It may be an uncomfortable truth to acknowledge, but psychology tells us that humans are hard-wired to develop bias. In itself, bias is neutral—neither good nor bad, positive or negative. It’s a way our brains sort information and try to make sense of the world. In bygone eras, when physical threats were far more prevalent, bias could function to keep us safe.
We often think of bias in more social or cultural terms, but humans don’t separate their social selves from their work selves at a foundational level. Our brains just see the world in one big jumble that requires sorting and processing, to some degree. Because we are constantly evaluating and sorting, bias can unintentionally creep into our assessments of others. This unconscious bias can lead to evaluations that favor certain people or groups over others. These biased assessments aren’t usually malicious, but they can result in unfair or unconstructive feedback.
Human brains evolve slowly, and no one can eliminate bias. So when leaders and team members approach performance reviews, it’s essential to acknowledge bias and mitigate it as much as possible. As the new year rolls around and performance review cycles start over, it’s an excellent time to examine ways to manage bias in the feedback process. Whichever side of the table you’re on in the performance review process, it’s crucial to minimize assumptions and open conversations that lead to real growth and development.
Keep these three tips in mind to help you manage bias:
1. Be Specific
Remember that when you ask general questions, you will receive general answers; likewise, specific questions will tend to receive specific answers. When you receive feedback that feels biased, ask developmentally focused questions around specific behaviors. Try to get specific answers that connect the feedback to behaviors and help you construct a development plan for growth. Likewise, when giving requested feedback to peers or direct reports, frame your responses as precisely as possible. If you need more specific questions, ask.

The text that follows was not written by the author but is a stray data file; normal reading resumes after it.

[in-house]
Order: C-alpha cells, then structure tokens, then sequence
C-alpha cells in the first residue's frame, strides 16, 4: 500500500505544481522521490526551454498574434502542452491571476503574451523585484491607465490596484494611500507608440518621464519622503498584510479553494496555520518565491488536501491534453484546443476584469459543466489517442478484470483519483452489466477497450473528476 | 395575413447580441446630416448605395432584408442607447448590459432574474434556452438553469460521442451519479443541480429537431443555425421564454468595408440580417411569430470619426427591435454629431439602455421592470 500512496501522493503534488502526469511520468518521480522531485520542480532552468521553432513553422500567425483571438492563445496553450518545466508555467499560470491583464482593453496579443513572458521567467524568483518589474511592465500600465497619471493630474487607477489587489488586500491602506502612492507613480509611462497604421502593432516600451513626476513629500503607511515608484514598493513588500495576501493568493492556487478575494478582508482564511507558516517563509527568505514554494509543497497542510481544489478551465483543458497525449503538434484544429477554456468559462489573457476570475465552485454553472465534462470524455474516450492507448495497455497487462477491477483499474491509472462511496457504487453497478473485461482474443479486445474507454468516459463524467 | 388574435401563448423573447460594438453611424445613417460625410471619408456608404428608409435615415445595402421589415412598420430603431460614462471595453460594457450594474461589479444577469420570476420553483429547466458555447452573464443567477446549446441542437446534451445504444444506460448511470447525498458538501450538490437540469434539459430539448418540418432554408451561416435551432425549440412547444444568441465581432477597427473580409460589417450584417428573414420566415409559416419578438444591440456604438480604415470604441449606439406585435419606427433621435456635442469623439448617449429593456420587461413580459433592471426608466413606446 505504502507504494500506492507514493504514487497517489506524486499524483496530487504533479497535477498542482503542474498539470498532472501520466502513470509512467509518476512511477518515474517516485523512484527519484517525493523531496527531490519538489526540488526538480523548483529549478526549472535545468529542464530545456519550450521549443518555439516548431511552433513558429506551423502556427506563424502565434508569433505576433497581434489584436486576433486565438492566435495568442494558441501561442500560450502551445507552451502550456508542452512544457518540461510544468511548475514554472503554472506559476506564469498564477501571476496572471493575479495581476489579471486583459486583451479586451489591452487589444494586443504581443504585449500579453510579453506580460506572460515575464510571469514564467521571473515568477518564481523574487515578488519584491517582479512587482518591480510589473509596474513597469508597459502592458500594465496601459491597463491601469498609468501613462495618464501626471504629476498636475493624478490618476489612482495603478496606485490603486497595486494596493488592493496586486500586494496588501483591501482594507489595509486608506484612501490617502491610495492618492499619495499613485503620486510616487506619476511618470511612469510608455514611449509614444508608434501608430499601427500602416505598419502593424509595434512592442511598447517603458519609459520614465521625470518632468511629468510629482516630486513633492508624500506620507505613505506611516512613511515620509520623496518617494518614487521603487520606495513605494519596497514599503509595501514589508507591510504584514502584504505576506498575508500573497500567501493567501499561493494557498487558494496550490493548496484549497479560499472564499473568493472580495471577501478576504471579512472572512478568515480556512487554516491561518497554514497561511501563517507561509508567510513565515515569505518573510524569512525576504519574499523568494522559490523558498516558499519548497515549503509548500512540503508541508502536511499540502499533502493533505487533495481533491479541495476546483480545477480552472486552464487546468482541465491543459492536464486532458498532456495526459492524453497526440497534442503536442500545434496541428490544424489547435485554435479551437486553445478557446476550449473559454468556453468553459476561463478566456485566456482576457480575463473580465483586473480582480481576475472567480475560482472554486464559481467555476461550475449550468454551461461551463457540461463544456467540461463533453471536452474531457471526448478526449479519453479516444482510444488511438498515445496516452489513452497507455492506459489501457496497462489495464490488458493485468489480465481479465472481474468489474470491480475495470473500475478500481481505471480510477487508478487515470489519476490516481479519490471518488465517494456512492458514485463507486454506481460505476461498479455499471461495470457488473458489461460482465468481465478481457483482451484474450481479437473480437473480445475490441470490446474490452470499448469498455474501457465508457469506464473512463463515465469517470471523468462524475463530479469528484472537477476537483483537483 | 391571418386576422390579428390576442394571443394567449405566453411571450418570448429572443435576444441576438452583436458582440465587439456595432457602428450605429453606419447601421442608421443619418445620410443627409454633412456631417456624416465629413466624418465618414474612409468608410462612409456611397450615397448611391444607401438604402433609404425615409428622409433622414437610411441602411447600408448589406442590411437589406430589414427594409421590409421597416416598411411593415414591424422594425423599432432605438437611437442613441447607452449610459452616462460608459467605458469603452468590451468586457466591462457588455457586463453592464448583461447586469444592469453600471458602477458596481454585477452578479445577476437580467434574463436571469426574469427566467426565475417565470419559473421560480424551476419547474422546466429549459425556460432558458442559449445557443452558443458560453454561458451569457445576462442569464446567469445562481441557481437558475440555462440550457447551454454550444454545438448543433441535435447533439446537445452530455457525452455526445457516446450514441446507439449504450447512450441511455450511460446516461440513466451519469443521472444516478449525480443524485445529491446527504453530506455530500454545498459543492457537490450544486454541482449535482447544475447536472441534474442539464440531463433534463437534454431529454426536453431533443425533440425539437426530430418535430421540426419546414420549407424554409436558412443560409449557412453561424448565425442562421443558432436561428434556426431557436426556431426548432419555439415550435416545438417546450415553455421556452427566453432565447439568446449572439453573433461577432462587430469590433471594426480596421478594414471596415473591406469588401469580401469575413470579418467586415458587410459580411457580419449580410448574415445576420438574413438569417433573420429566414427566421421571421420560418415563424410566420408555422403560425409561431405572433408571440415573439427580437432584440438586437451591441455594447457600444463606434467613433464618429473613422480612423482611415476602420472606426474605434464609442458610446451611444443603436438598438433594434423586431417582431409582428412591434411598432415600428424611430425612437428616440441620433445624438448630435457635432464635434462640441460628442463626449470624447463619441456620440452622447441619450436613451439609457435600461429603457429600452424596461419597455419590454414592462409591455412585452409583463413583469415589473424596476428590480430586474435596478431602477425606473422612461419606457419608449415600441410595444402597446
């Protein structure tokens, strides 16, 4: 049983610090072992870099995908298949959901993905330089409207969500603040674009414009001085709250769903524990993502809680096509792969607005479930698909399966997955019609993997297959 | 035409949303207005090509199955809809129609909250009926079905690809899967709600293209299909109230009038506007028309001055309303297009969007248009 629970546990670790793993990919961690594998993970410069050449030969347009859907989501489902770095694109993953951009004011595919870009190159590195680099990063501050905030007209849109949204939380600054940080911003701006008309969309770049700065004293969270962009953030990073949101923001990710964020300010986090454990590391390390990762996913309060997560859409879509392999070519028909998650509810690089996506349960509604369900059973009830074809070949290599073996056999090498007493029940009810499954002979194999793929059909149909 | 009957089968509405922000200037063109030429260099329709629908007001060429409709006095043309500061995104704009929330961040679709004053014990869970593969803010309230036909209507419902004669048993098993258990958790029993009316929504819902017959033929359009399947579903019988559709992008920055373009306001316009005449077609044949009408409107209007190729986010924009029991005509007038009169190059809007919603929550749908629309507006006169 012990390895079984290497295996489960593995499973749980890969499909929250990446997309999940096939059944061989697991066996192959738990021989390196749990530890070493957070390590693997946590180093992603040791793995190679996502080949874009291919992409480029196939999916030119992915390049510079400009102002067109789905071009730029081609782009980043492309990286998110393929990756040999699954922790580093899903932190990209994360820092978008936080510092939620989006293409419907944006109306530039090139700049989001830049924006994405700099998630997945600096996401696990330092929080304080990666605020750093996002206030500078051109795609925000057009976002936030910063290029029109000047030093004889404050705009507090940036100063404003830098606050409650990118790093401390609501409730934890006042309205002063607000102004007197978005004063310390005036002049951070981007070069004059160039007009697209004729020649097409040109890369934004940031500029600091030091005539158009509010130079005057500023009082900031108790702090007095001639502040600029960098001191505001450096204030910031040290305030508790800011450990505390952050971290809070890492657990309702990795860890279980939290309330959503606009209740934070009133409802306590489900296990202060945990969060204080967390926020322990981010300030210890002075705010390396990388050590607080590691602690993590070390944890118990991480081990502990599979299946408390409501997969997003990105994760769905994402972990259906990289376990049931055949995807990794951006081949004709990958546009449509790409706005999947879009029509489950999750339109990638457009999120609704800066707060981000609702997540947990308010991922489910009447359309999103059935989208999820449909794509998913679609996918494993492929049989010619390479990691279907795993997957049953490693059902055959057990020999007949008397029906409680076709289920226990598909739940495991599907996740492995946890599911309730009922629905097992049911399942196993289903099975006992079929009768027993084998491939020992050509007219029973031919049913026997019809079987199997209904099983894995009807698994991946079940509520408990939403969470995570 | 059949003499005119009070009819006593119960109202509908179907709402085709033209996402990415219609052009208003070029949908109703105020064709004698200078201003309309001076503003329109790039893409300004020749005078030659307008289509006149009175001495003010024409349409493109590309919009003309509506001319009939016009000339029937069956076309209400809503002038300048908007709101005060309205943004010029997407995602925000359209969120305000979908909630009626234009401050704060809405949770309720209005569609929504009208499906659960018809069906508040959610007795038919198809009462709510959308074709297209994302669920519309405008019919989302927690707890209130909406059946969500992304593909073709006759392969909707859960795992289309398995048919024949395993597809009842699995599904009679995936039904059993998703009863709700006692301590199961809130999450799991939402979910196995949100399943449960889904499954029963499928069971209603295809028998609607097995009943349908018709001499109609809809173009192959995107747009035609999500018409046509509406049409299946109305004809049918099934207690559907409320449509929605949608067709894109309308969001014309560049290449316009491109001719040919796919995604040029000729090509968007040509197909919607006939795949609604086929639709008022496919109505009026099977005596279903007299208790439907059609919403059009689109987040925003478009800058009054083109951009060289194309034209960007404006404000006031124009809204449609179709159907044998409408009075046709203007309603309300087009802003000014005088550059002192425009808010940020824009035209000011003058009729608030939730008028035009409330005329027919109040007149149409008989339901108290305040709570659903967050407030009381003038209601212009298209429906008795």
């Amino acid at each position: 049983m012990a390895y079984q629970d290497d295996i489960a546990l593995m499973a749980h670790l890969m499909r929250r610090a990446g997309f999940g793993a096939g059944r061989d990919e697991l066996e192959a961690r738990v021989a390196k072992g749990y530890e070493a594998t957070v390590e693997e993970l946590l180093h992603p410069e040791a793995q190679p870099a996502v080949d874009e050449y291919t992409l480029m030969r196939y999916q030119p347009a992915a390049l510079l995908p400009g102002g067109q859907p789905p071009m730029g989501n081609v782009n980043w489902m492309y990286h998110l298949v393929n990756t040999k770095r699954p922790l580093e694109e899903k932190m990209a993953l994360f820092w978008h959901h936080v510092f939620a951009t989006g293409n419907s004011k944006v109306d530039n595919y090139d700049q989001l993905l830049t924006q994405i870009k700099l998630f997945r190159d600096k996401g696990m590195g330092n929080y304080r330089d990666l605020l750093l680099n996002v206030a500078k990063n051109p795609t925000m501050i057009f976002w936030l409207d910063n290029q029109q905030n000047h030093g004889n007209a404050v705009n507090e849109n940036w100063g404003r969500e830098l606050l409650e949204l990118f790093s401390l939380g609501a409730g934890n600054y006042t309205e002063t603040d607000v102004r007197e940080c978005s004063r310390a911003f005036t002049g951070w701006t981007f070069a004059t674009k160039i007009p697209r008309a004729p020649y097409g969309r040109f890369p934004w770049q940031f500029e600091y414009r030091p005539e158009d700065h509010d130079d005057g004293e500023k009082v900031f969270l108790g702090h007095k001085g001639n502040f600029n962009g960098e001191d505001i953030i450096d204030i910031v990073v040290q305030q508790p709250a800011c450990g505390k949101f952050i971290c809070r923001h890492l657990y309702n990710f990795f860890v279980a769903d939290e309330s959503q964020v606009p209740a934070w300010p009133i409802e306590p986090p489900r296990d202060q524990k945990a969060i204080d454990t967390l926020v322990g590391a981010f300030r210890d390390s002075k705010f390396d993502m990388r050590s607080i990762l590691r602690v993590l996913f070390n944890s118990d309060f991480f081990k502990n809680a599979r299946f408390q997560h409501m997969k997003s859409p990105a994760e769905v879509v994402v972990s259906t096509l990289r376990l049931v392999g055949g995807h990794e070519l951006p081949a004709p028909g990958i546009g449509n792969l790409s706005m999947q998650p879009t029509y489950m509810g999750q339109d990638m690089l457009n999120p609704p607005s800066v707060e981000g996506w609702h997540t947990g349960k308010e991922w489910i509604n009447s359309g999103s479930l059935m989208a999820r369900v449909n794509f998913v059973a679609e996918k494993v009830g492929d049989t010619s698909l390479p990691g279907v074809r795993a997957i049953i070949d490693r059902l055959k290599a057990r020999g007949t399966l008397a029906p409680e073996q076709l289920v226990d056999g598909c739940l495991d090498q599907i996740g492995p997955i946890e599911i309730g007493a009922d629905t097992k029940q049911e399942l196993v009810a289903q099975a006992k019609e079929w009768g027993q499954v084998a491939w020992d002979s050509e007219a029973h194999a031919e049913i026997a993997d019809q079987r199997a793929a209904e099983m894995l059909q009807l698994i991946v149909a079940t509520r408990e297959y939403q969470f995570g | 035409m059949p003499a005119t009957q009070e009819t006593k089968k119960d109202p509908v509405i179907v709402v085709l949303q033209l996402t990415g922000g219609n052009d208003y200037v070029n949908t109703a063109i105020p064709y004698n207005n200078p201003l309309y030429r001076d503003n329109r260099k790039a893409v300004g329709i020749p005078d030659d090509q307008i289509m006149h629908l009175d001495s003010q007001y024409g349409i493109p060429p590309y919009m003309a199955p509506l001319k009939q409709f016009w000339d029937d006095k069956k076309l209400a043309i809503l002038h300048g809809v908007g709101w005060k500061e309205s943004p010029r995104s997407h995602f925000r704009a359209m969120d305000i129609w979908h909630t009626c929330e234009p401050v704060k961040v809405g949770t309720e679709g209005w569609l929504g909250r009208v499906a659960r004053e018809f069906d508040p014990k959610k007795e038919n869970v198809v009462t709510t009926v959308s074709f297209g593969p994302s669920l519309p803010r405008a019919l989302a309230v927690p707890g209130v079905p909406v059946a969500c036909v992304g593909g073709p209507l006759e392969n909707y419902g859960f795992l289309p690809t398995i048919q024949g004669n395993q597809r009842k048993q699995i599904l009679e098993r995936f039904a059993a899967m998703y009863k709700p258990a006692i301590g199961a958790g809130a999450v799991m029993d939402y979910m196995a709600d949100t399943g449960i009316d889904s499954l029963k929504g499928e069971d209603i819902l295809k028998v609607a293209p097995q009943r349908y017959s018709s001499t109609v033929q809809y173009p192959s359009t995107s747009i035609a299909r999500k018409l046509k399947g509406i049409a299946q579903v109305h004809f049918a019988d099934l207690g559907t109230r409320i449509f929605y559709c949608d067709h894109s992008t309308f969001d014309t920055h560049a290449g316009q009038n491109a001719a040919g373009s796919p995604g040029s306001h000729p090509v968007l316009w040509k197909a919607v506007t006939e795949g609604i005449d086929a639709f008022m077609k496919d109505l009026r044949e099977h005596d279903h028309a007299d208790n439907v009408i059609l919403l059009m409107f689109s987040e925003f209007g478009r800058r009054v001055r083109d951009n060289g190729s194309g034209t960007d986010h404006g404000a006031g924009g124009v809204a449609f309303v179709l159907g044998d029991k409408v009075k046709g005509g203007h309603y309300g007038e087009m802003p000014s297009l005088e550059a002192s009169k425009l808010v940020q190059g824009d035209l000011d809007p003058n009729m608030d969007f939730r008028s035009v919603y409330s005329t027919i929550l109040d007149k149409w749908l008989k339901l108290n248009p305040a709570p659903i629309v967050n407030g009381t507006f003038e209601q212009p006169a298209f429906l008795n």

2. Get a Variety of Perspectives
When you sense that a set of assumptions about you has impacted feedback, take time to gather various perspectives. Remember the four critical relationships of a leader: your boss, your direct reports, your peers, and your customers. Seek feedback from all four sources to get well-rounded feedback. Likewise, encourage your direct reports or peers to do the same if they need more input about developing their skills.
3. Ask for a "rephrase"
Ask the person who gave you the feedback to rephrase it as if talking to someone else about you—a team member, boss, or peer, for example. What would that person say about you to someone else? Would there be assumptions or bias in what they said about you? Rephrasing the feedback in this way may help you both to wade through assumptions and gather the nuggets that will help you develop yourself. When you are giving feedback to someone else, think through your feedback in a similar way. What would you say about that person to someone else? Can you detect assumptions or bias in your feedback? If so, how can you mitigate the bias and tie the feedback to specific behaviors in a way that encourages growth and development?
One final note: in any kind of assessment, one way to help manage bias is to introduce “friction.” As author and researcher Jennifer Eberhardt describes it, “friction” is a process of introducing checkpoints or reflection points in our thinking—slowing ourselves down to help us examine assumptions. When offering feedback, slow down and reflect. Use the three steps above for guidance—be specific, think through other perspectives, and rephrase from another angle.
Some bias is unavoidable—after all, we are all human! But for maximum growth and development, take the time to step back and reframe the feedback in a more specific and objective way. As you learn to give and receive less biased developmental feedback, you’ll encourage more constructive professional development—on both sides of the review process.